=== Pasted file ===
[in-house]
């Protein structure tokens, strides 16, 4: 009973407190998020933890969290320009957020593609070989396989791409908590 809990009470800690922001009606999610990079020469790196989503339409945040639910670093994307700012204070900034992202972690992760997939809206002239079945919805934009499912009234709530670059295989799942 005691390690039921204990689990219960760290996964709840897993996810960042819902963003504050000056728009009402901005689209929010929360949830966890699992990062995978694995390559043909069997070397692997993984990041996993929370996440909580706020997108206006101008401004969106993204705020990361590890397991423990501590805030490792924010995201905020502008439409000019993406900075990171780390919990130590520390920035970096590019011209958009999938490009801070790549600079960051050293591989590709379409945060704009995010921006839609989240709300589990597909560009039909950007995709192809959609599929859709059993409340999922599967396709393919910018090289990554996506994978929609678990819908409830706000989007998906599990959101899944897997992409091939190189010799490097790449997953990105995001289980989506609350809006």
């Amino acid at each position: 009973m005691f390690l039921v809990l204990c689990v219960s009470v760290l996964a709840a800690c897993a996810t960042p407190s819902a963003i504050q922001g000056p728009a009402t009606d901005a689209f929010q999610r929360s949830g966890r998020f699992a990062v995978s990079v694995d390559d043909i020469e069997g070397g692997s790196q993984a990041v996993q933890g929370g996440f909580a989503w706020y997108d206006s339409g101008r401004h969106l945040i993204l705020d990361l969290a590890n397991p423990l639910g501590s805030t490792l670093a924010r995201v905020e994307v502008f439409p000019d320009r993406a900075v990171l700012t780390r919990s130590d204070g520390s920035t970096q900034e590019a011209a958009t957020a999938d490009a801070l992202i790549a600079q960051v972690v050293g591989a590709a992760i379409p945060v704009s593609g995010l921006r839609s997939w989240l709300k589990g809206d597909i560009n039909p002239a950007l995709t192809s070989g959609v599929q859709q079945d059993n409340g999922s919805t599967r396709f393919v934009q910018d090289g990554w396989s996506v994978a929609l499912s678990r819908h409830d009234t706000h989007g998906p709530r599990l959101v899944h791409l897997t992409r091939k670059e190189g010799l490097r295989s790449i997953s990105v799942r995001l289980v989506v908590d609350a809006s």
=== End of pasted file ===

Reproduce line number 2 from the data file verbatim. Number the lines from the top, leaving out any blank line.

């Protein structure tokens, strides 16, 4: 009973407190998020933890969290320009957020593609070989396989791409908590 809990009470800690922001009606999610990079020469790196989503339409945040639910670093994307700012204070900034992202972690992760997939809206002239079945919805934009499912009234709530670059295989799942 005691390690039921204990689990219960760290996964709840897993996810960042819902963003504050000056728009009402901005689209929010929360949830966890699992990062995978694995390559043909069997070397692997993984990041996993929370996440909580706020997108206006101008401004969106993204705020990361590890397991423990501590805030490792924010995201905020502008439409000019993406900075990171780390919990130590520390920035970096590019011209958009999938490009801070790549600079960051050293591989590709379409945060704009995010921006839609989240709300589990597909560009039909950007995709192809959609599929859709059993409340999922599967396709393919910018090289990554996506994978929609678990819908409830706000989007998906599990959101899944897997992409091939190189010799490097790449997953990105995001289980989506609350809006």